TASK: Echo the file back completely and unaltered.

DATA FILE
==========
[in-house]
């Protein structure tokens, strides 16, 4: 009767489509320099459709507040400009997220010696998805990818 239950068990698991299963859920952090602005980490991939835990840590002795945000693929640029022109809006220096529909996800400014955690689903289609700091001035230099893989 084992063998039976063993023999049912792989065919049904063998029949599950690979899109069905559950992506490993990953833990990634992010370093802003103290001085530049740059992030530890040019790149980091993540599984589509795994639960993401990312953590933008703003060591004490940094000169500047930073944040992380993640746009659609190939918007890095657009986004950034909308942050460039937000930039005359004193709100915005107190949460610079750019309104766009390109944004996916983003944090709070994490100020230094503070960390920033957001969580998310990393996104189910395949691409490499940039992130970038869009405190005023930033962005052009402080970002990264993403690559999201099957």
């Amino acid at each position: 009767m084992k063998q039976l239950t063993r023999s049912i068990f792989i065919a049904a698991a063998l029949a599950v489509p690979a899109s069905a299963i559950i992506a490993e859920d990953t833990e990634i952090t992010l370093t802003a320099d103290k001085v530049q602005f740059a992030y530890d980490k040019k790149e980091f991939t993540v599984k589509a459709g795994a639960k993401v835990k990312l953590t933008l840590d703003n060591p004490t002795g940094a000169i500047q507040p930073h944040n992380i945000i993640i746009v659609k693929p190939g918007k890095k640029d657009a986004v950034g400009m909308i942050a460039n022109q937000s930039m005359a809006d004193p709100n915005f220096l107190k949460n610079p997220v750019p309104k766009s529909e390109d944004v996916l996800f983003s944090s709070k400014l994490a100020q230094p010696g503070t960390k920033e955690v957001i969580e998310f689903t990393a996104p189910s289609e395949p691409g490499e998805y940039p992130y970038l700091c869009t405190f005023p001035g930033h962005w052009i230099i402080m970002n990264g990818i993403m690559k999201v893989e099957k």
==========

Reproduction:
[in-house]
């Protein structure tokens, strides 16, 4: 009767489509320099459709507040400009997220010696998805990818 239950068990698991299963859920952090602005980490991939835990840590002795945000693929640029022109809006220096529909996800400014955690689903289609700091001035230099893989 084992063998039976063993023999049912792989065919049904063998029949599950690979899109069905559950992506490993990953833990990634992010370093802003103290001085530049740059992030530890040019790149980091993540599984589509795994639960993401990312953590933008703003060591004490940094000169500047930073944040992380993640746009659609190939918007890095657009986004950034909308942050460039937000930039005359004193709100915005107190949460610079750019309104766009390109944004996916983003944090709070994490100020230094503070960390920033957001969580998310990393996104189910395949691409490499940039992130970038869009405190005023930033962005052009402080970002990264993403690559999201099957």
């Amino acid at each position: 009767m084992k063998q039976l239950t063993r023999s049912i068990f792989i065919a049904a698991a063998l029949a599950v489509p690979a899109s069905a299963i559950i992506a490993e859920d990953t833990e990634i952090t992010l370093t802003a320099d103290k001085v530049q602005f740059a992030y530890d980490k040019k790149e980091f991939t993540v599984k589509a459709g795994a639960k993401v835990k990312l953590t933008l840590d703003n060591p004490t002795g940094a000169i500047q507040p930073h944040n992380i945000i993640i746009v659609k693929p190939g918007k890095k640029d657009a986004v950034g400009m909308i942050a460039n022109q937000s930039m005359a809006d004193p709100n915005f220096l107190k949460n610079p997220v750019p309104k766009s529909e390109d944004v996916l996800f983003s944090s709070k400014l994490a100020q230094p010696g503070t960390k920033e955690v957001i969580e998310f689903t990393a996104p189910s289609e395949p691409g490499e998805y940039p992130y970038l700091c869009t405190f005023p001035g930033h962005w052009i230099i402080m970002n990264g990818i993403m690559k999201v893989e099957k």